I previously discussed this on another forum, and an experienced builder over there thought that a reasonably powerful top intake fan together with the GPU cooler fans will have enough power to keep pushing any "naturally" rising hot air back down, keeping it from rising up or "bouncing" all around. But I'm not sure if I believe him and if one exhaust in the lower corner could be enough to keep the heat from building up. It doesn't sound ideal at all. And could the airflow from the front be pushing out at least part of the top intake airflow before it reaches the GPU fans?

Out of curiosity, what fans do you have to work with? If it's those 3 fans listed, I'd remove the side panel fan and have fans at the front, then the rear and top. That way the front fans will draw in cooler ambient air and the top and rear will aid in exhaust.
If I end up buying the 802, I will be using the three Pure Wings fans that come with it and salvaging my 140mm Noctua from the old case to be placed as an additional exhaust or intake, depending on whether I will be trying out the normal or inverted layout. Although I'd rather have identical sets of fans in both ends, so I might buy another Noctua for the rear exhaust and possibly move the pre-installed Pure Wings from the back to the front as an intake. Or, in the standard layout, as a bottom intake under the GPU if it's possible.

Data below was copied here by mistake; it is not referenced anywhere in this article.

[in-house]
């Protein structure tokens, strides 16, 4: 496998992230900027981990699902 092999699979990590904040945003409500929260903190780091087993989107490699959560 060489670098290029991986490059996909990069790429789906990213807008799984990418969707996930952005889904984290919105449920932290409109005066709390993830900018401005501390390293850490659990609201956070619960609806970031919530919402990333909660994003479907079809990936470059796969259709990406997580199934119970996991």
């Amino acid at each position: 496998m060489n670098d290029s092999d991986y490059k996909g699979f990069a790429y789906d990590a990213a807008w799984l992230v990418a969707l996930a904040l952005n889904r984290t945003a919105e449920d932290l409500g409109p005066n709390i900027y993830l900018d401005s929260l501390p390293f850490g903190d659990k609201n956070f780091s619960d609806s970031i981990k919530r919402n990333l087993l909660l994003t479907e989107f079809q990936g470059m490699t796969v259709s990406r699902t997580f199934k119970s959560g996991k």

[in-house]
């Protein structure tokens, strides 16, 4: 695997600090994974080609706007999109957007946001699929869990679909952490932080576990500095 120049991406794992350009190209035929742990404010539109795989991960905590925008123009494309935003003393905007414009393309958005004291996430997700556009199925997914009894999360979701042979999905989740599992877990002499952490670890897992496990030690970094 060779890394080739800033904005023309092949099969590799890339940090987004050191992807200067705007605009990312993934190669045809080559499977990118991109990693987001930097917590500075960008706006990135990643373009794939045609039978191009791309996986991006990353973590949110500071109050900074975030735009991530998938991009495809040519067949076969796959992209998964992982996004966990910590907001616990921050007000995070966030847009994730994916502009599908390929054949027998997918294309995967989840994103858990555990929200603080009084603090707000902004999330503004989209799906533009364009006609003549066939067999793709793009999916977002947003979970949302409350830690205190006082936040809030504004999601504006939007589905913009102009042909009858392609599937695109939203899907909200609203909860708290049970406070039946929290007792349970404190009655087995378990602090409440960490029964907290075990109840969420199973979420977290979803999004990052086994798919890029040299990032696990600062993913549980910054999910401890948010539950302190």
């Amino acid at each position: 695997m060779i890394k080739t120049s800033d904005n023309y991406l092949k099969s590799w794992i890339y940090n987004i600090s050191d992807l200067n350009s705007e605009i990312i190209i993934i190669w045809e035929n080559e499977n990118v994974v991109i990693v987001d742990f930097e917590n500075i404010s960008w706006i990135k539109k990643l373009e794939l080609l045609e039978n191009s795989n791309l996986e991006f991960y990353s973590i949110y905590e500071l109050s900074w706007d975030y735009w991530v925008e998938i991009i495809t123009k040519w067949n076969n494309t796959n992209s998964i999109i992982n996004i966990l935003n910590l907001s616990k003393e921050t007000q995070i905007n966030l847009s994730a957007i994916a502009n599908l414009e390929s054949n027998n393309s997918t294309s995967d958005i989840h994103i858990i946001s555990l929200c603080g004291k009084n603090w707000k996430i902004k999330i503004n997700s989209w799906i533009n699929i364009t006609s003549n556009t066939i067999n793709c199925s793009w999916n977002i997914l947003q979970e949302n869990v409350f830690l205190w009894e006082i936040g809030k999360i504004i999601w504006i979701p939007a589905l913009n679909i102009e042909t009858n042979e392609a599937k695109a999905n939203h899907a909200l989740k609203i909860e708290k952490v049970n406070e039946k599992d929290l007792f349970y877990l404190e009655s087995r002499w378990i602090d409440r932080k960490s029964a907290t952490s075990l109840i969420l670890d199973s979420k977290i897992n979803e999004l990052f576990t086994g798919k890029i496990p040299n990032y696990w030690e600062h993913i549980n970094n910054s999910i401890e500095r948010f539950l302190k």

The old Fractal stock fans are something I'm not planning to reuse.
The Pure Base 500DX comes with a default setup of one front intake, one rear exhaust and one top exhaust, and it performs way better in thermal testing. This is why one of the 802 reviewers decided to try the same setup on the 802 and the GPU temperatures went down significantly.
But would an extra intake hurt thermals in this configuration? The setup would then be 2x front intake, 1x rear exhaust, 1x top exhaust. It would allow for neutral pressure.

Physics was never a strong subject of mine. :rolleyes: This whole planning stage has already been a wonderful recap of many of the basic concepts.
 
Sep 1, 2021
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So, I got the case and succesfully moved my system into it, using the normal layout rather than inverted.
I'm happy to report that while the card runs significantly hotter at idle, in higher loads it actually seems to run cooler. And this is with the soundproofed panels. I did give the GPU assembly a whiff of air duster before installing it into the new case, so that could explain something.
Nevertheless, I'm happy with the case and the airflow is a definite improvement from my old, messy case. It's not as silent as I would have hoped and I blame the CPU cooler for that. I'll be replacing it with a more quiet model in the future.